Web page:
Moved by the quest to know the truth and to implement this truth to Divine Revelation, the early Fathers of the Church delved into philosophy, which offered new ways of proclaiming and understanding the word of God. These early Church Fathers, which include: Tertullian, Clement of Alexandria, St. Augustine and others came in contact with Greek philosophy understood that dialogue is possible between reason and faith, that is, religion and philosophy. These they were able to do by the adoption of Platonism. Following the above preamble, this paper hopes to discuss the view of the early Church Fathers as regards Faith and Reason but with particular reference to the views of St. Augustine of Hippo.
FAITH AND REASON IN THE THOUGHT OF ST. AUGUSTINE
St. Augustine’s mode of thought indicates perfectly that all knowledge upon all subjects must take into account the revealed truth of Scripture along with the insights of philosophy, since all knowledge is aimed at helping humanity understand God. He declared that “Faith precedes Reason” because unless you believe, you would not understand. St. Augustine like other Early Fathers of the Church, fully welcomed reason which was open to the absolute, and infused it with the richness drawn from Revelation. As regards this, St. Thomas commenting on his (St Augustine’s) approach to Platonism said: “Whenever Augustine, who was imbued with the doctrine of the Platonists, found in their writings anything consistent with the faith, he adopted it; and whatever he found contrary to the faith, he amends”. On the other hand St. Augustine argued that reason and faith must be in concordance to know the truth and the stages of history. Moreover, he held that both help each other. Faith can help “illuminate” truths for philosophy and reasoning along the way to knowing God, and reason can help faith in understanding the perfections of God.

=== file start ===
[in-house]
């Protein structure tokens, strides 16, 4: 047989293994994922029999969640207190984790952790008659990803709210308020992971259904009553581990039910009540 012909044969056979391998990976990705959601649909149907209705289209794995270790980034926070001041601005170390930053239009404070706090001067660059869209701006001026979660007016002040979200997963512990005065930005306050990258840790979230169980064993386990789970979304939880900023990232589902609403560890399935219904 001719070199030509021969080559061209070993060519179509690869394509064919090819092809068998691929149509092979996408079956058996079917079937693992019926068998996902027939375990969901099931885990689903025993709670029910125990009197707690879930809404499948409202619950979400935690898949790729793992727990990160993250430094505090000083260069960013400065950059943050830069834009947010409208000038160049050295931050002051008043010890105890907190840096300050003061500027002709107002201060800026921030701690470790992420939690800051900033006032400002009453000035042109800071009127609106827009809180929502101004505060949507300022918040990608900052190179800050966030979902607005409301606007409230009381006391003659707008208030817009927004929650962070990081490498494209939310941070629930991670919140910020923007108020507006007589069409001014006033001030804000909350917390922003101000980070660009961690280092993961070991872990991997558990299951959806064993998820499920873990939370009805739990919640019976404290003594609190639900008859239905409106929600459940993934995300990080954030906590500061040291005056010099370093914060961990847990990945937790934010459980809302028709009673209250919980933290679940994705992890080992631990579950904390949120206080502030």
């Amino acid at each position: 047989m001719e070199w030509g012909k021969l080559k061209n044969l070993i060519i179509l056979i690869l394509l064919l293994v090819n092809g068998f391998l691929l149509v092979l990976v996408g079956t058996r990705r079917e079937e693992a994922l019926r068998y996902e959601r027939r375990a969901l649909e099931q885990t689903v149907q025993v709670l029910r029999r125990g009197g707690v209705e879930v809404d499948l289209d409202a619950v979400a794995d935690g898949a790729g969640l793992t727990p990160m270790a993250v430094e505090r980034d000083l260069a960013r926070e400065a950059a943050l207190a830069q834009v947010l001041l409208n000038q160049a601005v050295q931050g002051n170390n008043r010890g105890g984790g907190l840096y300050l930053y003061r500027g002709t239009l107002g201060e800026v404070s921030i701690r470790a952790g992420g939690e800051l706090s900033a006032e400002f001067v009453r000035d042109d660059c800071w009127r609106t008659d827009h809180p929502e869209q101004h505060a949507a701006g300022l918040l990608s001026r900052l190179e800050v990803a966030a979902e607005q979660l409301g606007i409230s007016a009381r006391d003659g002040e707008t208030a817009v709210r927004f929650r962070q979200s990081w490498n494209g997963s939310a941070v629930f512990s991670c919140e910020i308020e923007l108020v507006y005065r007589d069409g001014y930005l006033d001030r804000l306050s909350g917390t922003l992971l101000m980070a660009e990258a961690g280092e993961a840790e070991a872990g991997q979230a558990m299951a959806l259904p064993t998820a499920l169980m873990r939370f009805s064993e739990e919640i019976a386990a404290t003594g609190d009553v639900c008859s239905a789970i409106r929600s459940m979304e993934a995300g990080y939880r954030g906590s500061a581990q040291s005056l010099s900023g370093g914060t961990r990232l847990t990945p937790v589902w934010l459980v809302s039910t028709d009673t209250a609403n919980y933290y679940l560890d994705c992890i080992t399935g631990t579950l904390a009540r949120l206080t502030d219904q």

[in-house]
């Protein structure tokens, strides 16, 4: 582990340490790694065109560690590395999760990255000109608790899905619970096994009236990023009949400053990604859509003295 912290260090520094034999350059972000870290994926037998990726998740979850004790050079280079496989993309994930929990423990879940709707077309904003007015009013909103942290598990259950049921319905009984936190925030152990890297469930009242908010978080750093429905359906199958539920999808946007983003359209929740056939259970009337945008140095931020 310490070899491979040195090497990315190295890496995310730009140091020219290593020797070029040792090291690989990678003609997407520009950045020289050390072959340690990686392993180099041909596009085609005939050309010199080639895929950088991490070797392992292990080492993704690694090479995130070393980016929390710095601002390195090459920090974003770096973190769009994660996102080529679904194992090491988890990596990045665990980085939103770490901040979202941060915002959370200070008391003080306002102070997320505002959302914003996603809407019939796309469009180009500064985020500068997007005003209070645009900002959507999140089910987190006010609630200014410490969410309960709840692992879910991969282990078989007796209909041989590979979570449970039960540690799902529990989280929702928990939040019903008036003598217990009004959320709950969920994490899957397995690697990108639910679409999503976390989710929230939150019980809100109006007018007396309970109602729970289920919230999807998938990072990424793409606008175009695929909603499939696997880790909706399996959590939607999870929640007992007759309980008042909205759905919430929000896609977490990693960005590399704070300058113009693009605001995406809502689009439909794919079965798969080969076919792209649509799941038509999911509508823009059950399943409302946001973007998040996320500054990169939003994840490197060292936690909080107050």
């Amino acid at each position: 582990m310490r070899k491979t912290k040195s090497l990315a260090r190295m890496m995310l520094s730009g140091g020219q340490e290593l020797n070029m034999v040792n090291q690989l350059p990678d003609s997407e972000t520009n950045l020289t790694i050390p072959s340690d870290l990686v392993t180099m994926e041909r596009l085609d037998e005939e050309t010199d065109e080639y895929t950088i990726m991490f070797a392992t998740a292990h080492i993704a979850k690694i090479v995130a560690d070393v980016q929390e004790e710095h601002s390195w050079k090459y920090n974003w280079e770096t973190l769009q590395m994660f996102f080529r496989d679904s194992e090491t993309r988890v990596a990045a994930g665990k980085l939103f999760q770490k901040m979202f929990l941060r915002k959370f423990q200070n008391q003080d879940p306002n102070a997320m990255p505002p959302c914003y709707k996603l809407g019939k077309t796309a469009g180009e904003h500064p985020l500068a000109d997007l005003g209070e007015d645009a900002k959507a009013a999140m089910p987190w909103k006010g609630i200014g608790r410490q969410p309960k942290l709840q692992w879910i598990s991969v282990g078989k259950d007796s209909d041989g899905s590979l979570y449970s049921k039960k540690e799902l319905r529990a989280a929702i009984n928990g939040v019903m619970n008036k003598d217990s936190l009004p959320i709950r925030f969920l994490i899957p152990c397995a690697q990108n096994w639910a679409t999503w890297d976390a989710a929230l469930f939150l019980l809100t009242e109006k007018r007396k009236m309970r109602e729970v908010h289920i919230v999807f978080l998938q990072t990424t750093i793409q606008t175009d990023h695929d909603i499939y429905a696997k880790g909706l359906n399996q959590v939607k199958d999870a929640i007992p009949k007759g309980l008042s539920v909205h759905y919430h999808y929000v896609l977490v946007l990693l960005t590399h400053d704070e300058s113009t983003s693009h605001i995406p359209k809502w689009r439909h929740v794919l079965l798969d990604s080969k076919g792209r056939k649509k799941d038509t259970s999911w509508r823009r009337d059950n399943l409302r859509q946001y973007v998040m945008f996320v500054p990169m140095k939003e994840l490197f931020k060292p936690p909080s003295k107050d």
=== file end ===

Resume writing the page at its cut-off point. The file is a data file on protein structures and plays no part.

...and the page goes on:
So far, we have tried to establish in the preceding lines...